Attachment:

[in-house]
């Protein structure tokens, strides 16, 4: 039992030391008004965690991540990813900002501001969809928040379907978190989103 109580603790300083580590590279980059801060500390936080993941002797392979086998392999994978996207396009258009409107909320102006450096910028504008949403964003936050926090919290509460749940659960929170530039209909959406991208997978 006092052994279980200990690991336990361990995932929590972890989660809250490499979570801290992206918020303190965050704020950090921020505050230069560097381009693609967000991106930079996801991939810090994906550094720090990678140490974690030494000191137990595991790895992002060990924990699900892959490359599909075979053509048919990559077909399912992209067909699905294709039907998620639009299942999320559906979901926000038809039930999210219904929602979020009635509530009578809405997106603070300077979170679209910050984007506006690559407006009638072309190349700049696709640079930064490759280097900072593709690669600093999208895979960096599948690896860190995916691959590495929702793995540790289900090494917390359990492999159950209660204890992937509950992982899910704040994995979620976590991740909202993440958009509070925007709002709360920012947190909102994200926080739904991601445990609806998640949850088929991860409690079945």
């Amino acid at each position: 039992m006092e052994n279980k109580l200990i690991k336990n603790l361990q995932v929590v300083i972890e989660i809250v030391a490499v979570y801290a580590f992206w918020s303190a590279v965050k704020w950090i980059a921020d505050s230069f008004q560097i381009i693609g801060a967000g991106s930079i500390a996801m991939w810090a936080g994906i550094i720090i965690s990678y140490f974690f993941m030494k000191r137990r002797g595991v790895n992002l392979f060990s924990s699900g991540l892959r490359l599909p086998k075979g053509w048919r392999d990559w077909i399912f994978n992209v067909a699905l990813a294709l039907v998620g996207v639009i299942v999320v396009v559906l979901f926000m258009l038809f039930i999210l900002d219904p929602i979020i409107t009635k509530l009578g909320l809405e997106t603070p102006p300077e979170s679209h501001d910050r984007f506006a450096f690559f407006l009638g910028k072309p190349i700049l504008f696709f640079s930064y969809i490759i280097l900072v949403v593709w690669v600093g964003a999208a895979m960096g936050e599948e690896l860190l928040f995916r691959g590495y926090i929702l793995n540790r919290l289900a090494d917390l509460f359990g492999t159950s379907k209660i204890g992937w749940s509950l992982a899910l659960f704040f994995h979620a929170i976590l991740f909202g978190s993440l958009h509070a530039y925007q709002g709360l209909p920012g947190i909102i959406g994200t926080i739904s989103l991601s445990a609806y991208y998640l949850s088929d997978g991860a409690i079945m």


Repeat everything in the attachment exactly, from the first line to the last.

[in-house]
């Protein structure tokens, strides 16, 4: 039992030391008004965690991540990813900002501001969809928040379907978190989103 109580603790300083580590590279980059801060500390936080993941002797392979086998392999994978996207396009258009409107909320102006450096910028504008949403964003936050926090919290509460749940659960929170530039209909959406991208997978 006092052994279980200990690991336990361990995932929590972890989660809250490499979570801290992206918020303190965050704020950090921020505050230069560097381009693609967000991106930079996801991939810090994906550094720090990678140490974690030494000191137990595991790895992002060990924990699900892959490359599909075979053509048919990559077909399912992209067909699905294709039907998620639009299942999320559906979901926000038809039930999210219904929602979020009635509530009578809405997106603070300077979170679209910050984007506006690559407006009638072309190349700049696709640079930064490759280097900072593709690669600093999208895979960096599948690896860190995916691959590495929702793995540790289900090494917390359990492999159950209660204890992937509950992982899910704040994995979620976590991740909202993440958009509070925007709002709360920012947190909102994200926080739904991601445990609806998640949850088929991860409690079945």
């Amino acid at each position: 039992m006092e052994n279980k109580l200990i690991k336990n603790l361990q995932v929590v300083i972890e989660i809250v030391a490499v979570y801290a580590f992206w918020s303190a590279v965050k704020w950090i980059a921020d505050s230069f008004q560097i381009i693609g801060a967000g991106s930079i500390a996801m991939w810090a936080g994906i550094i720090i965690s990678y140490f974690f993941m030494k000191r137990r002797g595991v790895n992002l392979f060990s924990s699900g991540l892959r490359l599909p086998k075979g053509w048919r392999d990559w077909i399912f994978n992209v067909a699905l990813a294709l039907v998620g996207v639009i299942v999320v396009v559906l979901f926000m258009l038809f039930i999210l900002d219904p929602i979020i409107t009635k509530l009578g909320l809405e997106t603070p102006p300077e979170s679209h501001d910050r984007f506006a450096f690559f407006l009638g910028k072309p190349i700049l504008f696709f640079s930064y969809i490759i280097l900072v949403v593709w690669v600093g964003a999208a895979m960096g936050e599948e690896l860190l928040f995916r691959g590495y926090i929702l793995n540790r919290l289900a090494d917390l509460f359990g492999t159950s379907k209660i204890g992937w749940s509950l992982a899910l659960f704040f994995h979620a929170i976590l991740f909202g978190s993440l958009h509070a530039y925007q709002g709360l209909p920012g947190i909102i959406g994200t926080i739904s989103l991601s445990a609806y991208y998640l949850s088929d997978g991860a409690i079945m």